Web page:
Football Kenya Federation president Nick Mwendwa has remained tight lipped on his preferred candidate for the Confederation of African Football presidency.
Mr Mwendwa will, alongside 53 other Africa based Football Association’s presidents, on Thursday vote for the next president of the continental football body.
The polls will be held at the Caf General Assembly in Addis Ababa.
Incumbent Issa Hayatou, 70, is seeking to extend his three decade stay at the helm.
The Cameroonian however faces a stiff competition from little known Madagascar FA president Ahmad Ahmad, who is 13 years younger .
“We will give our vote for the person who will best take care of Kenya’s interests. I can’t mention the name because the voting process is via secret ballot. But this is a decision that has been arrived at by the (local) football governing top brass,” Mr Mwendwa, 38, said on Wednesday, moments before departing for Addis Ababa.
It is worth noting however, that Mr Mwendwa abstained from voting for a crucial proposal during Caf’s Extraordinary Assembly in Cairo last October.
The proposal, brought forward by the Djibouti Football Association, sought to modify article 18.3 of Caf statues, which restricts potential candidates for the Caf presidency to the 15-man executive committee. It also sought to limit to three the number of four year terms, in which the one can contest for the Caf presidency.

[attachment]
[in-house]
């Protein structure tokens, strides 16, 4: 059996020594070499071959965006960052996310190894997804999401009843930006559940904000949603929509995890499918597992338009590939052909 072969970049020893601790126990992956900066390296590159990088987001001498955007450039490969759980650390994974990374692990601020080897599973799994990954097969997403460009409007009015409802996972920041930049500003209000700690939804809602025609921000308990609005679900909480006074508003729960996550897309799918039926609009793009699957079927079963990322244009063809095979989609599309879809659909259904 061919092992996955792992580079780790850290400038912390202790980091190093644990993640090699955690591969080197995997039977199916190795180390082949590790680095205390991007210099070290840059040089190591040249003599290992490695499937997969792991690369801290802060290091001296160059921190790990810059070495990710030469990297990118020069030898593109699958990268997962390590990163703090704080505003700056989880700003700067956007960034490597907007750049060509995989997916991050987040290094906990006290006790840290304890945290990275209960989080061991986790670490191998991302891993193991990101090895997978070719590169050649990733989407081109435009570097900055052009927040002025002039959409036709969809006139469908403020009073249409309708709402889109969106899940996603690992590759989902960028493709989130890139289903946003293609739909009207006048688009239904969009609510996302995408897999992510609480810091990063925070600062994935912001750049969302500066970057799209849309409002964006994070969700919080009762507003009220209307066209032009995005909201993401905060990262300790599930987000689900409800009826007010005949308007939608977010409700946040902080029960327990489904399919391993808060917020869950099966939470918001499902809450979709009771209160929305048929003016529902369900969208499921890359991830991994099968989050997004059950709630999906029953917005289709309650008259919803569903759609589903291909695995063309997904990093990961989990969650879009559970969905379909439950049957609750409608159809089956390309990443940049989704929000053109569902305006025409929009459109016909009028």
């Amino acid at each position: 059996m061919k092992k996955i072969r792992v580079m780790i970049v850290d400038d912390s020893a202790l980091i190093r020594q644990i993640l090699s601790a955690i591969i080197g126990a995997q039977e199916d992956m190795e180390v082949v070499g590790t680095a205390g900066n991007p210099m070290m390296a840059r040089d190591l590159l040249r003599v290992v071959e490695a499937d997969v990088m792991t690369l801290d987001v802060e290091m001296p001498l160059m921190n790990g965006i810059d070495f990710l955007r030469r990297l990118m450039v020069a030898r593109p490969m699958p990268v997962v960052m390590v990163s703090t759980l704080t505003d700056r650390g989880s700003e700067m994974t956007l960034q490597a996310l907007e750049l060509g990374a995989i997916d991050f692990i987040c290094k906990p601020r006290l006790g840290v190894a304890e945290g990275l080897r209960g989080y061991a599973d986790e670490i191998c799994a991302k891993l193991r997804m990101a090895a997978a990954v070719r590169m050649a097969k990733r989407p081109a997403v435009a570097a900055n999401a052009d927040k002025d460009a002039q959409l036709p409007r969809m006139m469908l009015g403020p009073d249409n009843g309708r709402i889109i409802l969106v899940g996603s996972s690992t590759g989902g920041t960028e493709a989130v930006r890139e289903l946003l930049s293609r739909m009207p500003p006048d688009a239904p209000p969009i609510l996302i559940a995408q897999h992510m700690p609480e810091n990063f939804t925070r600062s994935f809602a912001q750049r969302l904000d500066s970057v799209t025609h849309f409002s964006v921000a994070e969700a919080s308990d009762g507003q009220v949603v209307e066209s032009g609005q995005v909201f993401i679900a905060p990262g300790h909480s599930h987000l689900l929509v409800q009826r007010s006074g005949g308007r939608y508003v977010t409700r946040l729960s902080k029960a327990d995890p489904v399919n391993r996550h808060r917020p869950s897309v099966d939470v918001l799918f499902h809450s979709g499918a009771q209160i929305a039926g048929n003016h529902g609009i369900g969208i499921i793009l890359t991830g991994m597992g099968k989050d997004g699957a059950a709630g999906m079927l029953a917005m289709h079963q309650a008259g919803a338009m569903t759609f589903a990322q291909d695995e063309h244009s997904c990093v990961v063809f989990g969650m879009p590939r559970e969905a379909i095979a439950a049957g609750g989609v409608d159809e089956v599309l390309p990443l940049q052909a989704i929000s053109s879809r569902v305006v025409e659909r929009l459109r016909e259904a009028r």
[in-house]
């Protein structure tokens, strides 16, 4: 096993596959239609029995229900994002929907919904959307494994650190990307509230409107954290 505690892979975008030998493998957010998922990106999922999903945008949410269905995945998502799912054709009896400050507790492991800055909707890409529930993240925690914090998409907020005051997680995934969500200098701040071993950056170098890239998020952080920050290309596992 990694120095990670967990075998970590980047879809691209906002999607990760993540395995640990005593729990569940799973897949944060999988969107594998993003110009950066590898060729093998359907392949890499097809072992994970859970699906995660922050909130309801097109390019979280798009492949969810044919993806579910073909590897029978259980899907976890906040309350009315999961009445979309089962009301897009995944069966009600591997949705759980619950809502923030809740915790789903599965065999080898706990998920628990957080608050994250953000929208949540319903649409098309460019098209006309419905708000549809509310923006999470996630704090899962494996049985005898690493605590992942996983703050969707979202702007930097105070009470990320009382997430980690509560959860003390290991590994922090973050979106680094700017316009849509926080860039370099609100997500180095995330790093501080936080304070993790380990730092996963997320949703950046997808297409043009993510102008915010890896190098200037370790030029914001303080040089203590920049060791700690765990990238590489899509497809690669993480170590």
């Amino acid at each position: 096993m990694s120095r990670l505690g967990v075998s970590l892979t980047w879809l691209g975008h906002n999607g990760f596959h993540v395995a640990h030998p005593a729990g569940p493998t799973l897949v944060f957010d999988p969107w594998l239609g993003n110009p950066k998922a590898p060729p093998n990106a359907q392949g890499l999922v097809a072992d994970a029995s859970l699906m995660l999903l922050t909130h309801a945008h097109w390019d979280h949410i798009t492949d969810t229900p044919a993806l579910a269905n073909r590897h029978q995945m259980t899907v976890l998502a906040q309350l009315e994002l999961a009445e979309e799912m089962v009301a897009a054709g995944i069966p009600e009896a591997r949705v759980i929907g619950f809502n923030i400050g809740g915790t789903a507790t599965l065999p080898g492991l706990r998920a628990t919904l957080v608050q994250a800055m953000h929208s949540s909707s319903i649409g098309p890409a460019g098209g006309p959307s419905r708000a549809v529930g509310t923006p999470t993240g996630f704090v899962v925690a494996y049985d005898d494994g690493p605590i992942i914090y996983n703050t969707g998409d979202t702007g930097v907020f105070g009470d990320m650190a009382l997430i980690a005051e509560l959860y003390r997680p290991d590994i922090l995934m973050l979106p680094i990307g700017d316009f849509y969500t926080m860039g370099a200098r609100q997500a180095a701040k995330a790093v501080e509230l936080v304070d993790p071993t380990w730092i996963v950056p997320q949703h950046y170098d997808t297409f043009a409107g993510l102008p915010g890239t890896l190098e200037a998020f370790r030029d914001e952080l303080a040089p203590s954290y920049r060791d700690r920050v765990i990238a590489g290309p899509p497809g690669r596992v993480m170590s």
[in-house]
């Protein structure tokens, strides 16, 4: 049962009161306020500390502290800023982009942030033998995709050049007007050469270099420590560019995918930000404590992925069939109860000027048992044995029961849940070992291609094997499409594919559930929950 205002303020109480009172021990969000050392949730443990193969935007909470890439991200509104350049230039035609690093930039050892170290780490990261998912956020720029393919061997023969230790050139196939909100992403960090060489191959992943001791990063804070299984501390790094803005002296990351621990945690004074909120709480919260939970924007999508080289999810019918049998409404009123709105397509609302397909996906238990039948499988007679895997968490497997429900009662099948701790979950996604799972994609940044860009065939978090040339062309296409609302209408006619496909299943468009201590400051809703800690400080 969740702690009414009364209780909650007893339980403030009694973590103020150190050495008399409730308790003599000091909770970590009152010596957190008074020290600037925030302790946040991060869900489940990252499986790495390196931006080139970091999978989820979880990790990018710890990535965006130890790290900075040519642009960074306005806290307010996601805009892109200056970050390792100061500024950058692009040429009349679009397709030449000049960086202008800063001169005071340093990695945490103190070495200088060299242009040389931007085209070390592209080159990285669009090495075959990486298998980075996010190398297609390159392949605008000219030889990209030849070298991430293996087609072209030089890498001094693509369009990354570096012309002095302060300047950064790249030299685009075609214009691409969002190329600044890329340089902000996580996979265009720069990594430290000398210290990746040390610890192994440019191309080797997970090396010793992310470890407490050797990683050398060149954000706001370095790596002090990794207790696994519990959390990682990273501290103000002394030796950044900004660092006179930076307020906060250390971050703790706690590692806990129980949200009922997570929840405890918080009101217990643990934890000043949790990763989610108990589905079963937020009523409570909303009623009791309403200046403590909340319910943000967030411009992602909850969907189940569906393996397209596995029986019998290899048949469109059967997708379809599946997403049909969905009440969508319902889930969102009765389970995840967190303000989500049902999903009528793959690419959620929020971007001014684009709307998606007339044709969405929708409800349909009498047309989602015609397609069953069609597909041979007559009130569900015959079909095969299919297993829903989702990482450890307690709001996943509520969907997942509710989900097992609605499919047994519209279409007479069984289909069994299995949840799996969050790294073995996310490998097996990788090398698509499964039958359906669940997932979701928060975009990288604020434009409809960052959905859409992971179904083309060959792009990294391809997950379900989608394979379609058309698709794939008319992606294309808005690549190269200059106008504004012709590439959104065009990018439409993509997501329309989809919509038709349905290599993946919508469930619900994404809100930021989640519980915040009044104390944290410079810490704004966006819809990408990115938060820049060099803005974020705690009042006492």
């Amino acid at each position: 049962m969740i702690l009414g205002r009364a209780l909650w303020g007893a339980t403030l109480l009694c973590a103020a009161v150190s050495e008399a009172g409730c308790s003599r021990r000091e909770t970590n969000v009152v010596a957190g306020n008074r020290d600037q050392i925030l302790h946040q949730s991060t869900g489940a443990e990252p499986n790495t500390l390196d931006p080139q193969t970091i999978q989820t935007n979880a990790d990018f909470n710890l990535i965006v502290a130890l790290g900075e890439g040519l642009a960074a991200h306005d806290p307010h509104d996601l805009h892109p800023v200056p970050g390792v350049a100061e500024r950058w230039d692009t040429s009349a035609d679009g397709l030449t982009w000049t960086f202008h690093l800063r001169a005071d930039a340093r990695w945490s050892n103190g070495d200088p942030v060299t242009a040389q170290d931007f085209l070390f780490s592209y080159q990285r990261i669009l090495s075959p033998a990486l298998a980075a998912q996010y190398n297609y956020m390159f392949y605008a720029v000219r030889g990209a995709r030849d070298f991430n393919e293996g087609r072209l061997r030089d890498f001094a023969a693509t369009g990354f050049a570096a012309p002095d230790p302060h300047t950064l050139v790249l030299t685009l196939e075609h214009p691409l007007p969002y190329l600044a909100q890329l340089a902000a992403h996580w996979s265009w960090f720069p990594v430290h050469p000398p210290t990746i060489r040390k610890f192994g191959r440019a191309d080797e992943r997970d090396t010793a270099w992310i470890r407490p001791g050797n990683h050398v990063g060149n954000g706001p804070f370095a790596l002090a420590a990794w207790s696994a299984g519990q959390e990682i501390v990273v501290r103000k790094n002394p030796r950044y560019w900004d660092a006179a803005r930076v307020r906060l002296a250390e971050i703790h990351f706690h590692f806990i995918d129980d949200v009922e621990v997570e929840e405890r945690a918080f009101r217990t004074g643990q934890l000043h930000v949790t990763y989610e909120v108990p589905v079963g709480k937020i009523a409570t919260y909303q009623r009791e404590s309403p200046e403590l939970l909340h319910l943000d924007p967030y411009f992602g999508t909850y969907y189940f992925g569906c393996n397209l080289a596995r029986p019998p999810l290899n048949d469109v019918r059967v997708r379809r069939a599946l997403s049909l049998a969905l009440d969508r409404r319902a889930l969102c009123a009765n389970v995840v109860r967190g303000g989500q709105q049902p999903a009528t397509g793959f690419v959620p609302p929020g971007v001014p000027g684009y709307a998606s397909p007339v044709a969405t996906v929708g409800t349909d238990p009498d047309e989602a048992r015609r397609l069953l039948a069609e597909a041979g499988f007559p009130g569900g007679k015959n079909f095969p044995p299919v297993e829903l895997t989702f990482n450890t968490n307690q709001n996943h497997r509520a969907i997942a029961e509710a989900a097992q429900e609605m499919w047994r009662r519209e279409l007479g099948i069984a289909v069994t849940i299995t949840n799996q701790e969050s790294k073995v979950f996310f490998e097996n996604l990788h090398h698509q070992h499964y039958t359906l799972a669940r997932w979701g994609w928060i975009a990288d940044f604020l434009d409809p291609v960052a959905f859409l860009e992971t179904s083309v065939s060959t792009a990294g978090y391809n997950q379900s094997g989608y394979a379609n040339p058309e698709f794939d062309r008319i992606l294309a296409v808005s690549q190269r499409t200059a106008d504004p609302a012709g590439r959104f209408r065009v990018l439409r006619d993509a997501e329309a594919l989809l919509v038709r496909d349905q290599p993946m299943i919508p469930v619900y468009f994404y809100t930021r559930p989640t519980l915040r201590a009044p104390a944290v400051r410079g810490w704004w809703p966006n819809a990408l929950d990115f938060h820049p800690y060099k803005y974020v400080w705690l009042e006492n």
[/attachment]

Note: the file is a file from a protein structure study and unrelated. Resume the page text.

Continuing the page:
Despite Mwendwa’s silence, a number of regions have made public their stance. The 12-member Council of East and Central Africa Associations, to which Kenya is a part of, announced in a statement a fortnight back that they will be backing Mr Hayatou.
The 14-member Southern Africa bloc however say they are behind Ahmad.
Ahmad made a secret campaign visit to Nairobi in February, on the same day Fifa president Gianni Infantino toured Uganda on an “official” visit.
The Caf presidency is a powerful position, with the incumbent controlling football and political interests of more than 54 countries, and in charge of budgets of upto Sh30 billion annually, amounts that are mainly drawn from sponsorship deals.